Defense Date


Document Type


Degree Name

Doctor of Philosophy



First Advisor

Rosalyn Hobson


Understanding the reasoning behind the low enrollment and retention rates of Underrepresented Minority (URM) students (African Americans, Hispanic Americans, and Native Americans) in the disciplines of science, technology, engineering, and mathematics (STEM) has concerned many researchers for decades. Numerous studies have used traditional statistical methods to identify factors that affect and predict student retention. Recently, researchers have relied on using data mining techniques for modeling student retention in higher education [1]. This research has used neural networks for performance modeling in order to obtain an adequate understanding of factors related to first year academic success and retention of URM at Virginia Commonwealth University. This research used feed forward back-propagation architecture for modeling. The student retention model was developed based on fall to fall retention in STEM majors. The overall freshman year GPA was used to model student academic success. Each model was built in two different ways: the first was built using all available student inputs, and the second using an optimized subset of student inputs. The optimized subset of the most relevant features that comes with the student, such as demographic attributes, high school rank, and SAT test scores was formed using genetic algorithms. A further step towards understanding the retention of URM groups in STEM fields was taken by conducting a series of focus groups with participants of an intervention program at VCU. Focus groups were designed to elicit responses from participants for identifying factors that affect their retention the most and provide more knowledge about their first year experiences, academically and socially. Results of the genetic algorithm and focus groups were incorporated into building a hybrid model using the most relevant student inputs. The developed hybrid model is shown to be a valuable tool in analyzing and predicting student academic success and retention. In particular, we have shown that identifying the most relevant student inputs from the student’s perspective can be incorporated with quantitative methodologies to build a tool that can be used and interpreted effectively by people who are related to the field of STEM retention and education. Further, the hybrid model performed comparable to the model developed using the optimized set of inputs that resulted from the genetic algorithm. The GPA prediction hybrid model was tested to determine how well it would predict the GPA for all students, majority students and URM students. The root mean squared error (RMSE) on a 4.0 scale was 0.45 for all students, 0.47 for majority students, and 0.45 for URM students. The hybrid retention model was able to predict student retention correctly for 74% of all students, 79% of majority students and 60% of URM students. The hybrid model’s accuracy was increased 3% compared to the model which used the optimized set of inputs.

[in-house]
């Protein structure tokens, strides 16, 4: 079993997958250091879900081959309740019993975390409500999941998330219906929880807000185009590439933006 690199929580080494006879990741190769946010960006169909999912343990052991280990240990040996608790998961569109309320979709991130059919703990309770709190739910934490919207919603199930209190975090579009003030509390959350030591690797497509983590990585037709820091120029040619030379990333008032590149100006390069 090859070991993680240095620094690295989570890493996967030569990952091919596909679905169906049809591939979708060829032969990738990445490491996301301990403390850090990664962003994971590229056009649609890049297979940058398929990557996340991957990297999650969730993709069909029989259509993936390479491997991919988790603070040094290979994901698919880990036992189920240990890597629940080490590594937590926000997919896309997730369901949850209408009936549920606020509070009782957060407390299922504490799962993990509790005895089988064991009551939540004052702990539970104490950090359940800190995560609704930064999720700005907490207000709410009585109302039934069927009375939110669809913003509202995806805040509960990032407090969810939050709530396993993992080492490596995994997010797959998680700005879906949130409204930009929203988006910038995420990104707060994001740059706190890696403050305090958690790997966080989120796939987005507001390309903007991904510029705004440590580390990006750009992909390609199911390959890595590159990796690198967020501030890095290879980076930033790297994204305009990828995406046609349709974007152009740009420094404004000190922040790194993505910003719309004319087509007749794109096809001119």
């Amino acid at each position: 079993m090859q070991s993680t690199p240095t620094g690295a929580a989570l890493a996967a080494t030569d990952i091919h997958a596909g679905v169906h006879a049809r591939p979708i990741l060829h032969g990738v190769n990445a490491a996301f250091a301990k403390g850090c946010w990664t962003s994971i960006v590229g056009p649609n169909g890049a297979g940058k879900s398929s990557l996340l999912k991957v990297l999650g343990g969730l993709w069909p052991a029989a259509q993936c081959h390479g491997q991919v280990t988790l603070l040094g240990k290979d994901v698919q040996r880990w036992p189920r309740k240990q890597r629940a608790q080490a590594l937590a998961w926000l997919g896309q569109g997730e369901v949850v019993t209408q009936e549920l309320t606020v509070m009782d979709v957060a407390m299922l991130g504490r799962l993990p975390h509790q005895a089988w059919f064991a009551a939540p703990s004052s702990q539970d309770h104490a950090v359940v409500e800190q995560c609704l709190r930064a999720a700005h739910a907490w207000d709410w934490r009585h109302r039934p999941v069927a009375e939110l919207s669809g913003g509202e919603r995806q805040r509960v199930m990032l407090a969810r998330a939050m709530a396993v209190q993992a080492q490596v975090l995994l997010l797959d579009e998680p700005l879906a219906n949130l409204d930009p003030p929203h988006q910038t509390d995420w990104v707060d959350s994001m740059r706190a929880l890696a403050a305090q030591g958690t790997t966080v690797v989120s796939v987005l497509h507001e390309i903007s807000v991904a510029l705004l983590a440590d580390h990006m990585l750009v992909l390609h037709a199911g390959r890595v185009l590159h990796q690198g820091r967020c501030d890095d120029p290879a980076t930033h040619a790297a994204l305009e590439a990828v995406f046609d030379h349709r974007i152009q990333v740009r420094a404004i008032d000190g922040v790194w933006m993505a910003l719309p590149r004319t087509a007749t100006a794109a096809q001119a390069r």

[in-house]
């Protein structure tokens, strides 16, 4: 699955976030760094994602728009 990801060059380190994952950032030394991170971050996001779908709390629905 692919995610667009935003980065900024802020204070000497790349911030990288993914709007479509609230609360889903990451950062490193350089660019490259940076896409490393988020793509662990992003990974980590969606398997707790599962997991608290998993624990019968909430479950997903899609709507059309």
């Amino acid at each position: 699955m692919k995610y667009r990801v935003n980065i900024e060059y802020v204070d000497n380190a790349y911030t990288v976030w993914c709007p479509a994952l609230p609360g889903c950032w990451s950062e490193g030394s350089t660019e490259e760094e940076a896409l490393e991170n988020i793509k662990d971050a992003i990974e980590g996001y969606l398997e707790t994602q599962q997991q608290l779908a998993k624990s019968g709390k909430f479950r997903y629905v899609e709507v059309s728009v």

© The Author

Is Part Of

VCU University Archives

Is Part Of

VCU Theses and Dissertations

Date of Submission

August 2011

Included in

Engineering Commons